Linux saves Aussie electrical grid

Linux saves Aussie electrical grid
Linux saves Aussie electrical grid 

By Nick Farrell
The Inquirer
1 October 2009

QUICK THINKING open sourcerers might have saved an Australian power 
supply system after its electrical grid control room network got 
infected with a virus.

A Windows virus hit the networks of Integral Energy and, according to a 
submission to Slashdot, the virus managed to spread to the operator 
display consoles in the control room.

Quick thinking techies in the control systems department of the utility 
swapped the infected Windows boxes for machines running Linux that they 
were using for development.

The move prevented the virus from taking over all the operator displays 
in the control room.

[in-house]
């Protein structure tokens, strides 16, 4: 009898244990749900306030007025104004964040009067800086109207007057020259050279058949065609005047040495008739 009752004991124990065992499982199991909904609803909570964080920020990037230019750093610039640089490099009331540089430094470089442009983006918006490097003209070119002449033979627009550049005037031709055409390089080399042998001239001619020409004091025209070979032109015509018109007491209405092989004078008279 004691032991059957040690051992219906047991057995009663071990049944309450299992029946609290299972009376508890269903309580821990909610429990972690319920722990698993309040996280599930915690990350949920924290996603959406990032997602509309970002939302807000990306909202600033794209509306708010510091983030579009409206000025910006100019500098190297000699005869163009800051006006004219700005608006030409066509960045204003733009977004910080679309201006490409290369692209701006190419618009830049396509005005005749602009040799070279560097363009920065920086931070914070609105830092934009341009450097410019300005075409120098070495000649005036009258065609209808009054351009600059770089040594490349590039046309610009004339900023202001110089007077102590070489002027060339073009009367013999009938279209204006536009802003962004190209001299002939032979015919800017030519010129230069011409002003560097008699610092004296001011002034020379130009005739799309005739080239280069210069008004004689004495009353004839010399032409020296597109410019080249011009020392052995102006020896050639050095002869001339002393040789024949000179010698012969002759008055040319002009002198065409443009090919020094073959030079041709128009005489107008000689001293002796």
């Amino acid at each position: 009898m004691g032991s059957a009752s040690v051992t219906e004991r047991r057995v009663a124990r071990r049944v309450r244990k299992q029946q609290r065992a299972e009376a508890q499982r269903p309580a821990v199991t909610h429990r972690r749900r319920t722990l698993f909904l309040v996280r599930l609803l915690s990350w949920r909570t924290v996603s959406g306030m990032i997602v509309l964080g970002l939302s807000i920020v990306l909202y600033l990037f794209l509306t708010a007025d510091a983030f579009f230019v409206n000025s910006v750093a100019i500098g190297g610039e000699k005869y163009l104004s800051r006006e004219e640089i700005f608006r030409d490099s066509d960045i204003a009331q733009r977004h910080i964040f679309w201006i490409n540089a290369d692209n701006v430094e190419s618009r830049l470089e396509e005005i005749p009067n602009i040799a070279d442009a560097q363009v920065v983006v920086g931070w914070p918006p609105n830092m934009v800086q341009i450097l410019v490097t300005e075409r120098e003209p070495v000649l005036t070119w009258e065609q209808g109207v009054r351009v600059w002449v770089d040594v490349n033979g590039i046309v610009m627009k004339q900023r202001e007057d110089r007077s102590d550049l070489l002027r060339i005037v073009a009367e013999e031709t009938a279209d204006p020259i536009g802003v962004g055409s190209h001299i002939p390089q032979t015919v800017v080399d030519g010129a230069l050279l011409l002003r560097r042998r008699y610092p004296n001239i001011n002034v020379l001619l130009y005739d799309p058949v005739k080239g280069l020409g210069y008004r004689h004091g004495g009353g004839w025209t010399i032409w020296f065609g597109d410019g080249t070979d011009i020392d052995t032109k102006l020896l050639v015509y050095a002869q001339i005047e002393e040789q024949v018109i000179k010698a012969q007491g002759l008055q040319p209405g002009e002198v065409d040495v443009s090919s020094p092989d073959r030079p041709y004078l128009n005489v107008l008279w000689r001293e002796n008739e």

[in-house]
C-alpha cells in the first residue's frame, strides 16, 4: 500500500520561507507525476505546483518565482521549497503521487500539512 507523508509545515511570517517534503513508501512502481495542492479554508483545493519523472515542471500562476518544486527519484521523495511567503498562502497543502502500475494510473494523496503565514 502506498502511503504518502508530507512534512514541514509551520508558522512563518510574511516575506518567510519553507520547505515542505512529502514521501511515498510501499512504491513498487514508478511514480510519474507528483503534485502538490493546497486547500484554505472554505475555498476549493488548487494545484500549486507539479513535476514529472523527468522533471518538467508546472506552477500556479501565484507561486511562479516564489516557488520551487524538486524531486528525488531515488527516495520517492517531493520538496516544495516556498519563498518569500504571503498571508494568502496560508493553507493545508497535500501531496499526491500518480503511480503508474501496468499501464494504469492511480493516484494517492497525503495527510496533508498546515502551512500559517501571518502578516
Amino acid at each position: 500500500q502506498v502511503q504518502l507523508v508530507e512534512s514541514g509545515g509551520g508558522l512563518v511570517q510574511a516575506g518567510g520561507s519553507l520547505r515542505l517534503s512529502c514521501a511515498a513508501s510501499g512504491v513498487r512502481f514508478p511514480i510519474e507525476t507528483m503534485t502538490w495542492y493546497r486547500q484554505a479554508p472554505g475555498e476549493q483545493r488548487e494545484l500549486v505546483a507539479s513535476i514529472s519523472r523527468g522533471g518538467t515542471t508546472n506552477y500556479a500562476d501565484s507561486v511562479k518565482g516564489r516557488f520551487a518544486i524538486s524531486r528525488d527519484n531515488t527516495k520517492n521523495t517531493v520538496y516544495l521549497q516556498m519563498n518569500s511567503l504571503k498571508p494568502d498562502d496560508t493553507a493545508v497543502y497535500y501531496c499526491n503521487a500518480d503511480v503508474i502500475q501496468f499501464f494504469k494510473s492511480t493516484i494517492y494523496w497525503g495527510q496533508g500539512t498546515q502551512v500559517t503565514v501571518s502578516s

There have been a number of government inquiries into the security of 
electricity companies worldwide because of the fear that hackers, 
terrorists or cyber warriors for a rival country might take control of 
electric power grids. Now it would seem that such fears might have been 

However in Oz there could be some concern that notoriously insecure 
Windows machines were even being used for critical infrastructure 
systems. The Slashdot submission says that the power grid's system 
control and data acquisition (SCADA) servers run Solaris Unix and the 
operator consoles only really need to run X-windows displays. The 
question is why the utility would choose to run X on Windows boxes 
merely to talk to the UNIX-based SCADA servers that control the 
electrical grid.


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